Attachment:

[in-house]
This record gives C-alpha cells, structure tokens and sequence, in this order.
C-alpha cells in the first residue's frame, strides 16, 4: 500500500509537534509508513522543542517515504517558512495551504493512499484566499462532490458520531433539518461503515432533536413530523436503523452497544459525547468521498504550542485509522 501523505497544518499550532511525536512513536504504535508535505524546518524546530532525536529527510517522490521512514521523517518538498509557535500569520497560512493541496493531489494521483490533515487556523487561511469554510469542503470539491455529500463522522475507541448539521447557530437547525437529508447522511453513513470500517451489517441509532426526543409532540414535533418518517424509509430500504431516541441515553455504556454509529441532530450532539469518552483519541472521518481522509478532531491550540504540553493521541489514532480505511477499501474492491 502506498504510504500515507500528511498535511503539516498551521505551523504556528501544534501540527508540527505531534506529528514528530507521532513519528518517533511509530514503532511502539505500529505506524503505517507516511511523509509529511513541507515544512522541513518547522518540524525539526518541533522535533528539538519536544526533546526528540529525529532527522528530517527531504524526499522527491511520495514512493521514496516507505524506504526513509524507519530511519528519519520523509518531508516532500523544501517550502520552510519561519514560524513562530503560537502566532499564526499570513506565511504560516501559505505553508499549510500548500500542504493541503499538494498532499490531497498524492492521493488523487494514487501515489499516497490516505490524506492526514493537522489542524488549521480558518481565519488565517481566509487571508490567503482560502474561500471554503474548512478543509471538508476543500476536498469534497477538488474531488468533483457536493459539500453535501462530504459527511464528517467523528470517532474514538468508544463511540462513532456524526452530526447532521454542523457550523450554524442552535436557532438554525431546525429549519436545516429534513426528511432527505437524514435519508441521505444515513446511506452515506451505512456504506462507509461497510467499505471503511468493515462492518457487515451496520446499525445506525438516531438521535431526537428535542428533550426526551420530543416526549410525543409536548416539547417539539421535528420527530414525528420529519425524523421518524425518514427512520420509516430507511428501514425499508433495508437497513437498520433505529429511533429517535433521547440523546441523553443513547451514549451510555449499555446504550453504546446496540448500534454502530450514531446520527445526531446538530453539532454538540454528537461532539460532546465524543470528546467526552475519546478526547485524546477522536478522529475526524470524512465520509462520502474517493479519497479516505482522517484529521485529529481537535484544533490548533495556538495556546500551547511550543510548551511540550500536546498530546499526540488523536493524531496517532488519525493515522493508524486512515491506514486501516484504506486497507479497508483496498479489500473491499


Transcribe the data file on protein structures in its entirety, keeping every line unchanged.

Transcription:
[in-house]
This record gives C-alpha cells, structure tokens and sequence, in this order.
C-alpha cells in the first residue's frame, strides 16, 4: 500500500509537534509508513522543542517515504517558512495551504493512499484566499462532490458520531433539518461503515432533536413530523436503523452497544459525547468521498504550542485509522 501523505497544518499550532511525536512513536504504535508535505524546518524546530532525536529527510517522490521512514521523517518538498509557535500569520497560512493541496493531489494521483490533515487556523487561511469554510469542503470539491455529500463522522475507541448539521447557530437547525437529508447522511453513513470500517451489517441509532426526543409532540414535533418518517424509509430500504431516541441515553455504556454509529441532530450532539469518552483519541472521518481522509478532531491550540504540553493521541489514532480505511477499501474492491 502506498504510504500515507500528511498535511503539516498551521505551523504556528501544534501540527508540527505531534506529528514528530507521532513519528518517533511509530514503532511502539505500529505506524503505517507516511511523509509529511513541507515544512522541513518547522518540524525539526518541533522535533528539538519536544526533546526528540529525529532527522528530517527531504524526499522527491511520495514512493521514496516507505524506504526513509524507519530511519528519519520523509518531508516532500523544501517550502520552510519561519514560524513562530503560537502566532499564526499570513506565511504560516501559505505553508499549510500548500500542504493541503499538494498532499490531497498524492492521493488523487494514487501515489499516497490516505490524506492526514493537522489542524488549521480558518481565519488565517481566509487571508490567503482560502474561500471554503474548512478543509471538508476543500476536498469534497477538488474531488468533483457536493459539500453535501462530504459527511464528517467523528470517532474514538468508544463511540462513532456524526452530526447532521454542523457550523450554524442552535436557532438554525431546525429549519436545516429534513426528511432527505437524514435519508441521505444515513446511506452515506451505512456504506462507509461497510467499505471503511468493515462492518457487515451496520446499525445506525438516531438521535431526537428535542428533550426526551420530543416526549410525543409536548416539547417539539421535528420527530414525528420529519425524523421518524425518514427512520420509516430507511428501514425499508433495508437497513437498520433505529429511533429517535433521547440523546441523553443513547451514549451510555449499555446504550453504546446496540448500534454502530450514531446520527445526531446538530453539532454538540454528537461532539460532546465524543470528546467526552475519546478526547485524546477522536478522529475526524470524512465520509462520502474517493479519497479516505482522517484529521485529529481537535484544533490548533495556538495556546500551547511550543510548551511540550500536546498530546499526540488523536493524531496517532488519525493515522493508524486512515491506514486501516484504506486497507479497508483496498479489500473491499